Artificial agency, consciousness, and the criteria for moral agency: What properties must an artificial agent have to be a moral agent? [Book Review]
David Bourget (Western Ontario)
David Chalmers (ANU, NYU)
Rafael De Clercq
Jack Alan Reynolds
Learn more about PhilPapers
Ethics and Information Technology 11 (1):19-29 (2009)
In this essay, I describe and explain the standard accounts of agency, natural agency, artificial agency, and moral agency, as well as articulate what are widely taken to be the criteria for moral agency, supporting the contention that this is the standard account with citations from such widely used and respected professional resources as the Stanford Encyclopedia of Philosophy, Routledge Encyclopedia of Philosophy, and the Internet Encyclopedia of Philosophy. I then flesh out the implications of some of these well-settled theories with respect to the prerequisites that an ICT must satisfy in order to count as a moral agent accountable for its behavior. I argue that each of the various elements of the necessary conditions for moral agency presupposes consciousness, i.e., the capacity for inner subjective experience like that of pain or, as Nagel puts it, the possession of an internal something-of-which-it is-is-to-be-like. I ultimately conclude that the issue of whether artificial moral agency is possible depends on the issue of whether it is possible for ICTs to be conscious.
|Keywords||accountability agency artificial agents consciousness ethics moral agency natural agents|
|Categories||categorize this paper)|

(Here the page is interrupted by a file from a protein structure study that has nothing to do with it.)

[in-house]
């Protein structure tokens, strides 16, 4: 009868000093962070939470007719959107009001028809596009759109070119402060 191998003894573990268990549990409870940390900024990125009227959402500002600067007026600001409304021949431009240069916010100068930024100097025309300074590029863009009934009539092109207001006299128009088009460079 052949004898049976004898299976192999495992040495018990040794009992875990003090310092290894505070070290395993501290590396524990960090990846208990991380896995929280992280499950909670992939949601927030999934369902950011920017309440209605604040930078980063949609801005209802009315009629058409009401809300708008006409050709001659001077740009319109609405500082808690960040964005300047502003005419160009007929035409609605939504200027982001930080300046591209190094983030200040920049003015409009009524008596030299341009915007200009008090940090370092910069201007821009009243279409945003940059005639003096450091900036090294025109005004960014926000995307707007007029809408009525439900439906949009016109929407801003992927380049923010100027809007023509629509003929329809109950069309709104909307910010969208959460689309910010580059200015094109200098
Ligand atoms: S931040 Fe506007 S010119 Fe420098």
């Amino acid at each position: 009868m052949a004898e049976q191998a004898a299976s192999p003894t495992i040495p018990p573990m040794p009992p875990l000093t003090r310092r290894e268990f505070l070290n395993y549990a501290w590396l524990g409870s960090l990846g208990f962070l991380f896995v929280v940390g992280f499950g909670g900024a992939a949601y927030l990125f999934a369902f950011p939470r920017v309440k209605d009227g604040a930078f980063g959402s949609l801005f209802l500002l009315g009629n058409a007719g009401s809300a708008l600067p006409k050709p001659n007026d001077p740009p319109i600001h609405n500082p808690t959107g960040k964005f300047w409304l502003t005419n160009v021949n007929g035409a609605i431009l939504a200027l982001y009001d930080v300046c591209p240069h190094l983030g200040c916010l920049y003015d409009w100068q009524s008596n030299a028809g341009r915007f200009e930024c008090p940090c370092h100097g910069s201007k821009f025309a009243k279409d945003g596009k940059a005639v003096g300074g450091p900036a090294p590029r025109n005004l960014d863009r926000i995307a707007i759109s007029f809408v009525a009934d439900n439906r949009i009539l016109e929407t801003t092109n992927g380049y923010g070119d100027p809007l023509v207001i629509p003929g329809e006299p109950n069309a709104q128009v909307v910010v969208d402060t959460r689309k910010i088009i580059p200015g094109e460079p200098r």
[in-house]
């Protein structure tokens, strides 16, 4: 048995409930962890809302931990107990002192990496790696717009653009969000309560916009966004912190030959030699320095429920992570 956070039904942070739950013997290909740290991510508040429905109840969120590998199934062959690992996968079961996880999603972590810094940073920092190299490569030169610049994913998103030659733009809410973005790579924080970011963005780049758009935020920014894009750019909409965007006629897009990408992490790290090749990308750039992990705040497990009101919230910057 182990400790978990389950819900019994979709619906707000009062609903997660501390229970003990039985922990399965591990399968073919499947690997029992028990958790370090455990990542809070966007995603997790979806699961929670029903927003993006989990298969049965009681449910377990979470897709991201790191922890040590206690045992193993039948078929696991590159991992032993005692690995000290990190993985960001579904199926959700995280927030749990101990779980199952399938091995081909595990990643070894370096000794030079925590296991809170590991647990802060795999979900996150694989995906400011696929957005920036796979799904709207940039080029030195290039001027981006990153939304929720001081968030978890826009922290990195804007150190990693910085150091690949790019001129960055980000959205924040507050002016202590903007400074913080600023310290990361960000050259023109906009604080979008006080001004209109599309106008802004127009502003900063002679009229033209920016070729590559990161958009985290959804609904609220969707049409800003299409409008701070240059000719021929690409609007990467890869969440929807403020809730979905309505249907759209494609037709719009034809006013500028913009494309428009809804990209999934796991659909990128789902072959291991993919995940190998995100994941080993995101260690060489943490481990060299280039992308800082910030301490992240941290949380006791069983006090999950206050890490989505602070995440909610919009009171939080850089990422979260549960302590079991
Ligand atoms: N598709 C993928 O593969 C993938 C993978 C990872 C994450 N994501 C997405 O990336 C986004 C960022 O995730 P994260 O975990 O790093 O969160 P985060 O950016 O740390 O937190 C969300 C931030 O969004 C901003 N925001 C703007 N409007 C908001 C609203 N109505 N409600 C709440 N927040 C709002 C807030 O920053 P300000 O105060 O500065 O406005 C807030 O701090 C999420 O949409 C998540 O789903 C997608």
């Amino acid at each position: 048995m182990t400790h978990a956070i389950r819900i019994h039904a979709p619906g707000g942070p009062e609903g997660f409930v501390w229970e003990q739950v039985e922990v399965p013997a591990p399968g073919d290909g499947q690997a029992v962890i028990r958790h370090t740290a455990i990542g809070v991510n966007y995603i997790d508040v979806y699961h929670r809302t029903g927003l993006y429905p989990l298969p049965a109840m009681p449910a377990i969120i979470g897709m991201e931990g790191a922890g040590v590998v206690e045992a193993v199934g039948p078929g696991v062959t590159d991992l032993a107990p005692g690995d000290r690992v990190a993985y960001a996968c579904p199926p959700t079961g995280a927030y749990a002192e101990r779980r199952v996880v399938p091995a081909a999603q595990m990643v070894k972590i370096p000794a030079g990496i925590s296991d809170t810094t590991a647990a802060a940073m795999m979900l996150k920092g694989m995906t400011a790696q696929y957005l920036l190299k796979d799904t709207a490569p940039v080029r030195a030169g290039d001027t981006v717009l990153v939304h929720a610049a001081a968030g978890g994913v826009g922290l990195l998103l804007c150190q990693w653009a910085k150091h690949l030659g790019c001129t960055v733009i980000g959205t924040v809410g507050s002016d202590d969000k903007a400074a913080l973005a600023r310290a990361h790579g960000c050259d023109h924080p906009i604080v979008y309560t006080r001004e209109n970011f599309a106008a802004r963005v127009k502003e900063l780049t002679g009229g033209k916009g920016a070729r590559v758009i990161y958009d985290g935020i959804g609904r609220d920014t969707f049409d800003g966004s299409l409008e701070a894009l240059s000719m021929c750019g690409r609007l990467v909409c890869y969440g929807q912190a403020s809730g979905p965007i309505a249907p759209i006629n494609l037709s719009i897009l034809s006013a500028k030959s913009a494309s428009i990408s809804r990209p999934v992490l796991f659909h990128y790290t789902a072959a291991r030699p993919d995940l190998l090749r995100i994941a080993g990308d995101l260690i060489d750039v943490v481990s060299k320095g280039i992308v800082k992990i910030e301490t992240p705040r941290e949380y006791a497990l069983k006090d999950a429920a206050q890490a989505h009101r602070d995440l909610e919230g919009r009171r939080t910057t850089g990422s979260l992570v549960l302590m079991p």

Setup an account with your affiliations in order to access resources via your University's proxy server
Configure custom proxy (use this if your affiliation does not provide a proxy)
|Through your library|
References found in this work BETA
No references found.
Citations of this work BETA
Ugo Pagallo (2011). Robots of Just War: A Legal Perspective. Philosophy and Technology 24 (3):307-323.
Bradley J. Strawser (2010). Moral Predators: The Duty to Employ Uninhabited Aerial Vehicles. Journal of Military Ethics 9 (4):342-368.
Herman Tavani (2011). Can We Develop Artificial Agents Capable of Making Good Moral Decisions? Minds and Machines 21 (3):465-474.
Mark Coeckelbergh (2009). Virtual Moral Agency, Virtual Moral Responsibility: On the Moral Significance of the Appearance, Perception, and Performance of Artificial Agents. [REVIEW] AI and Society 24 (2):181-189.
Sadjad Soltanzadeh (forthcoming). Humanist and Nonhumanist Aspects of Technologies as Problem Solving Physical Instruments. Philosophy and Technology:1-18.
Similar books and articles
Lynne Tirrell (1990). Storytelling and Moral Agency. Journal of Aesthetics and Art Criticism 48 (2):115-126.
Sigmund Wagner-Tsukamoto (2009). Consumer Ethics in Japan: An Economic Reconstruction of Moral Agency of Japanese Firms – Qualitative Insights From Grocery/Retail Markets. [REVIEW] Journal of Business Ethics 84 (1):29 - 44.
Shaun Gallagher (2007). Moral Agency, Self-Consciousness, and Practical Wisdom. Journal of Consciousness Studies 14 (s 5-6):199-223.
Steve Matthews (2004). Failed Agency and the Insanity Defence. International Journal of Law and Psychiatry 27:413-424.
Paul Shapiro (2006). Moral Agency in Other Animals. Theoretical Medicine and Bioethics 27 (4):357-373.
S. Grodzinsky Frances, W. Miller Keith & J. Wolf Marty (forthcoming). The Ethics of Designing Artificial Agents. Ethics and Information Technology.
Frances S. Grodzinsky, Keith W. Miller & Marty J. Wolf (2008). The Ethics of Designing Artificial Agents. Ethics and Information Technology 10 (2-3):115-121.
Robert Boostrom (1998). The Student as Moral Agent. Journal of Moral Education 27 (2):179-190.
Added to index2009-01-28
Total downloads77 ( #18,017 of 1,102,965 )
Recent downloads (6 months)10 ( #21,031 of 1,102,965 )
How can I increase my downloads?